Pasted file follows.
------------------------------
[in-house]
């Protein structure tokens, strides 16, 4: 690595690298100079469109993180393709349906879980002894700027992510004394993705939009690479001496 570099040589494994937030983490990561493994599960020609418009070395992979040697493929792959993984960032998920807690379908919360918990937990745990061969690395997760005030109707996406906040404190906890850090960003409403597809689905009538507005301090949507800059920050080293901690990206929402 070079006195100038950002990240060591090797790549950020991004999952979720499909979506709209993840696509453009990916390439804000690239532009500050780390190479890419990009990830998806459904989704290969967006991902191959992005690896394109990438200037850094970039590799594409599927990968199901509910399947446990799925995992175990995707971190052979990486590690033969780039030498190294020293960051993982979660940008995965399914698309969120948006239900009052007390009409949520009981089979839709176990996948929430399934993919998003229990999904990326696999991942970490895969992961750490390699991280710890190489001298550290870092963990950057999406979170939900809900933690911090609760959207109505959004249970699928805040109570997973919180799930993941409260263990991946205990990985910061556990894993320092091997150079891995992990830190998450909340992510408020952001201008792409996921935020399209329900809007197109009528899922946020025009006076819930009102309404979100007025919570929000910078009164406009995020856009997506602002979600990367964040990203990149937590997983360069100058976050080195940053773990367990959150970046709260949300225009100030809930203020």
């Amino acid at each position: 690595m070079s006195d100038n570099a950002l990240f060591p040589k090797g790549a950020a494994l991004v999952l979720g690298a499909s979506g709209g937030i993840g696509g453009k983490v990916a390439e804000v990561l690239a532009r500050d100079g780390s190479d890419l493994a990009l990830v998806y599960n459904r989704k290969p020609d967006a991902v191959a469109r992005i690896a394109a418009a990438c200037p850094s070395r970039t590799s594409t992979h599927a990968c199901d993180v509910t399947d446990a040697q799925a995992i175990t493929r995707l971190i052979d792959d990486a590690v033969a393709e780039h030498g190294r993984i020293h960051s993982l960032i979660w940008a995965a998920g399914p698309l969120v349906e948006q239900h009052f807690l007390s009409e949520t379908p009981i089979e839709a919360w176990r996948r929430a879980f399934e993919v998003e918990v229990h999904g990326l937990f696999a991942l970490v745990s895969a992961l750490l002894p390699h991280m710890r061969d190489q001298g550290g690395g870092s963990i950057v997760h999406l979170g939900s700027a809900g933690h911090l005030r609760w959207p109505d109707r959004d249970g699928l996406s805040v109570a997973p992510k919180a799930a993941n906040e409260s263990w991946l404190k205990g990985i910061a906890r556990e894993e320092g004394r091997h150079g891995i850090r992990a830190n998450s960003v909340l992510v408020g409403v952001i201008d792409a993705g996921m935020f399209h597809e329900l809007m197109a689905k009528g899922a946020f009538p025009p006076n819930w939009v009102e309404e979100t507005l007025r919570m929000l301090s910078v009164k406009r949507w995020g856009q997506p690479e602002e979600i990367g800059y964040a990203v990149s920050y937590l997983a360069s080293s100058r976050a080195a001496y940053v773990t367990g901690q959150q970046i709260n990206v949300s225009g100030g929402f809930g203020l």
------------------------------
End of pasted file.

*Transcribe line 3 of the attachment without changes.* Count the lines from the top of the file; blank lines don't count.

């Amino acid at each position: 690595m070079s006195d100038n570099a950002l990240f060591p040589k090797g790549a950020a494994l991004v999952l979720g690298a499909s979506g709209g937030i993840g696509g453009k983490v990916a390439e804000v990561l690239a532009r500050d100079g780390s190479d890419l493994a990009l990830v998806y599960n459904r989704k290969p020609d967006a991902v191959a469109r992005i690896a394109a418009a990438c200037p850094s070395r970039t590799s594409t992979h599927a990968c199901d993180v509910t399947d446990a040697q799925a995992i175990t493929r995707l971190i052979d792959d990486a590690v033969a393709e780039h030498g190294r993984i020293h960051s993982l960032i979660w940008a995965a998920g399914p698309l969120v349906e948006q239900h009052f807690l007390s009409e949520t379908p009981i089979e839709a919360w176990r996948r929430a879980f399934e993919v998003e918990v229990h999904g990326l937990f696999a991942l970490v745990s895969a992961l750490l002894p390699h991280m710890r061969d190489q001298g550290g690395g870092s963990i950057v997760h999406l979170g939900s700027a809900g933690h911090l005030r609760w959207p109505d109707r959004d249970g699928l996406s805040v109570a997973p992510k919180a799930a993941n906040e409260s263990w991946l404190k205990g990985i910061a906890r556990e894993e320092g004394r091997h150079g891995i850090r992990a830190n998450s960003v909340l992510v408020g409403v952001i201008d792409a993705g996921m935020f399209h597809e329900l809007m197109a689905k009528g899922a946020f009538p025009p006076n819930w939009v009102e309404e979100t507005l007025r919570m929000l301090s910078v009164k406009r949507w995020g856009q997506p690479e602002e979600i990367g800059y964040a990203v990149s920050y937590l997983a360069s080293s100058r976050a080195a001496y940053v773990t367990g901690q959150q970046i709260n990206v949300s225009g100030g929402f809930g203020l």